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The W - Current Events & Politics - Trial could lead towards legalization polygamy (Page 2)
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Amos Cochran
Lap cheong








Since: 28.8.09

Since last post: 83 days
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#21 Posted on | Instant Rating: 7.13
    Originally posted by TheBucsFan
    So do you interpret the entire Bible this literally and infallibly? You approve of, nay demand, the public stoning of people who commit specific sins, etc.?


This is the bit that ALWAYS gets me when it comes to the "homosexuality is a sin - the Bible said so!" argument. The Bible says a lot of things are sins - working on Sundays, planting two different crops side-by-side, and so on.
TheBucsFan
TheChiefsFan








Since: 2.1.02

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#22 Posted on | Instant Rating: 2.58
    Originally posted by AWArulz
    c: I do not think any religious laws should apply to those who are unbelievers except those whom the majority of people believe is valid - for example, many religious also ban murder. I am not for removing that from the public arena again (there were times when it was, essentially, legal). So no, pulling out random old testament penalties for adultery is not my desire.



It seems to me that as soon as you decide any one part of the Bible isn't authoritative, you undermine the credibility of the entire book as some sort of ultimate authority.

If you've decided some things aren't really relevant or necessary, why can't others decide the same thing about that passage that you think forbids homosexuality? Why are only the parts YOU think aren't necessary open to interpretation?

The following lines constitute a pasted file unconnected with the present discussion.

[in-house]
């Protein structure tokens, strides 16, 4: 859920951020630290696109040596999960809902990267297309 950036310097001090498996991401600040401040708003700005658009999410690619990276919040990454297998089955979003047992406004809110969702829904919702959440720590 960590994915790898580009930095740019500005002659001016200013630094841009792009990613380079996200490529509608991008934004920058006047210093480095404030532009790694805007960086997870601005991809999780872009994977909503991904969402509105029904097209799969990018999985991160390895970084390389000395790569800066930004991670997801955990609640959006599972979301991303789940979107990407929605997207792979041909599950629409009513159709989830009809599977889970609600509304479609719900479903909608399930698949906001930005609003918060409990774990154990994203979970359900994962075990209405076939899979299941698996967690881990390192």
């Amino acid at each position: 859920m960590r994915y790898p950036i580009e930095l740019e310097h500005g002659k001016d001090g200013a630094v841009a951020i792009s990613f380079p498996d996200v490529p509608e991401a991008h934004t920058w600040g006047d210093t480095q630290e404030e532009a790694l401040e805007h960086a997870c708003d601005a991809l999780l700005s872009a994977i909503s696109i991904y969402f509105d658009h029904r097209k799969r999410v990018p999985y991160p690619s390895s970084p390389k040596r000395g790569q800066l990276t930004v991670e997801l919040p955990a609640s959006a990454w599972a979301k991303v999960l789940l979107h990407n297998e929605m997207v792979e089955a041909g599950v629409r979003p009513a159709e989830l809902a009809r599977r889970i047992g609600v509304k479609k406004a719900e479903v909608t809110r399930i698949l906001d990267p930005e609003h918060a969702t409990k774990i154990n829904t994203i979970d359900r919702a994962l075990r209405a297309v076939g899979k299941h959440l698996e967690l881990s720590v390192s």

I don't think the fact that it's the Old Testament matters. In Matthew 5:17, Jesus is quoted as saying:


    Do not think that I have come to abolish the Law or the Prophets; I have not come to abolish them but to fulfill them.


I have always seen this interpreted as meaning the New Testament doesn't suddenly make the Old Testament obsolete. I don't doubt that there are some people who interpret this differently, but I think the view I offered a majority opinion, if the brief Google search for the passage I just did is any indication. At least, a lot of people read it that way.

I understand that you're not saying you wish to force others to live by your own views, but I'm not saying you are. I want to get to the bottom of what makes you decide this passage MUST be true while that one, well, god won't care if we overlook that.

If I were to say I DO support public stoning of adulterers, what would your opinion of my statement be? Would you think I was crazy? Would you admire my devotion to god? Something else?

Or if I were to say I hate people of a certain race, but I don't support laws acting on these racist opinions. It's still racism. Not all discrimination has its roots in the laws of a country.

(edited by TheBucsFan on 25.11.10 1052)

AWArulz
Knackwurst








Since: 28.1.02
From: Louisville, KY

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#23 Posted on | Instant Rating: 5.61
    Originally posted by TheBucsFan

    It seems to me that as soon as you decide any one part of the Bible isn't authoritative, you undermine the credibility of the entire book as some sort of ultimate authority.



I didn't say it wasn't authoritative. It's just that we do not live in the theocracy that was ongoing in the Old Testament. Jesus himself was convicted by the religious authorities of a capital sin, Blasphemy. The penalty proscribed by the OT is death by stoning. But the religious leaders of the time were unable to execute him because they were not a theocracy, they were under the rules of a empire, Rome. They managed to convince the civil authorities that Jesus was guilty of Insurrection or something similar so that the Roman government would execute him. We live under the same place - Let's take a different, punishable by death in the old testament offense - Adultery. You of course know that there are essentially few laws against this in the US - because we are a society of laws apart from religious meaning, supposedly. There is in your relationship with God and in your relationship with people (Jesus broke down the entire Law that is being brought up here as "love God, Love other people"), a penalty for that. Pretty much just like the Bible says.